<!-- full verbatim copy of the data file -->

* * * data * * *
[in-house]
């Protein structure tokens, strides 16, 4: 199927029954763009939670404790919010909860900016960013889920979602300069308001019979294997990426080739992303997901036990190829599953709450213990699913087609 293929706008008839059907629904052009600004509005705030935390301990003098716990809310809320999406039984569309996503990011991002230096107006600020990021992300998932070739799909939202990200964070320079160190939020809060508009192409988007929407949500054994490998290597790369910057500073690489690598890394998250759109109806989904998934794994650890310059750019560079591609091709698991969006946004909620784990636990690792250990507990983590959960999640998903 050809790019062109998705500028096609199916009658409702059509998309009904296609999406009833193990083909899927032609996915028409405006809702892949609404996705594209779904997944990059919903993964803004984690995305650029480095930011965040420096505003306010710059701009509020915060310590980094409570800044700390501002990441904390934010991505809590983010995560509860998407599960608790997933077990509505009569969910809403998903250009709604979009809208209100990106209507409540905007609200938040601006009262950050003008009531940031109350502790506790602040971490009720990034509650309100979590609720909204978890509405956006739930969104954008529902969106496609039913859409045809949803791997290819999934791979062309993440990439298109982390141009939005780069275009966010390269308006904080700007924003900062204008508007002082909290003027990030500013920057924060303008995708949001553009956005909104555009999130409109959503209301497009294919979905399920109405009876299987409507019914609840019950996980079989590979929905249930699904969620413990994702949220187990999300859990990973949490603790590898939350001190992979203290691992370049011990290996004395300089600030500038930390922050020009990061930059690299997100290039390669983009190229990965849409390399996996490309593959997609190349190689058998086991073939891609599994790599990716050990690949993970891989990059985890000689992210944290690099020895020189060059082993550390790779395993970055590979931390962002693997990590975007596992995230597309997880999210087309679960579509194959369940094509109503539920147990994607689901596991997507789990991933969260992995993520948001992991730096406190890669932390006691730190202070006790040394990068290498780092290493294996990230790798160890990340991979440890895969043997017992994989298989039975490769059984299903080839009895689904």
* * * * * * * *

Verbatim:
[in-house]
């Protein structure tokens, strides 16, 4: 199927029954763009939670404790919010909860900016960013889920979602300069308001019979294997990426080739992303997901036990190829599953709450213990699913087609 293929706008008839059907629904052009600004509005705030935390301990003098716990809310809320999406039984569309996503990011991002230096107006600020990021992300998932070739799909939202990200964070320079160190939020809060508009192409988007929407949500054994490998290597790369910057500073690489690598890394998250759109109806989904998934794994650890310059750019560079591609091709698991969006946004909620784990636990690792250990507990983590959960999640998903 050809790019062109998705500028096609199916009658409702059509998309009904296609999406009833193990083909899927032609996915028409405006809702892949609404996705594209779904997944990059919903993964803004984690995305650029480095930011965040420096505003306010710059701009509020915060310590980094409570800044700390501002990441904390934010991505809590983010995560509860998407599960608790997933077990509505009569969910809403998903250009709604979009809208209100990106209507409540905007609200938040601006009262950050003008009531940031109350502790506790602040971490009720990034509650309100979590609720909204978890509405956006739930969104954008529902969106496609039913859409045809949803791997290819999934791979062309993440990439298109982390141009939005780069275009966010390269308006904080700007924003900062204008508007002082909290003027990030500013920057924060303008995708949001553009956005909104555009999130409109959503209301497009294919979905399920109405009876299987409507019914609840019950996980079989590979929905249930699904969620413990994702949220187990999300859990990973949490603790590898939350001190992979203290691992370049011990290996004395300089600030500038930390922050020009990061930059690299997100290039390669983009190229990965849409390399996996490309593959997609190349190689058998086991073939891609599994790599990716050990690949993970891989990059985890000689992210944290690099020895020189060059082993550390790779395993970055590979931390962002693997990590975007596992995230597309997880999210087309679960579509194959369940094509109503539920147990994607689901596991997507789990991933969260992995993520948001992991730096406190890669932390006691730190202070006790040394990068290498780092290493294996990230790798160890990340991979440890895969043997017992994989298989039975490769059984299903080839009895689904």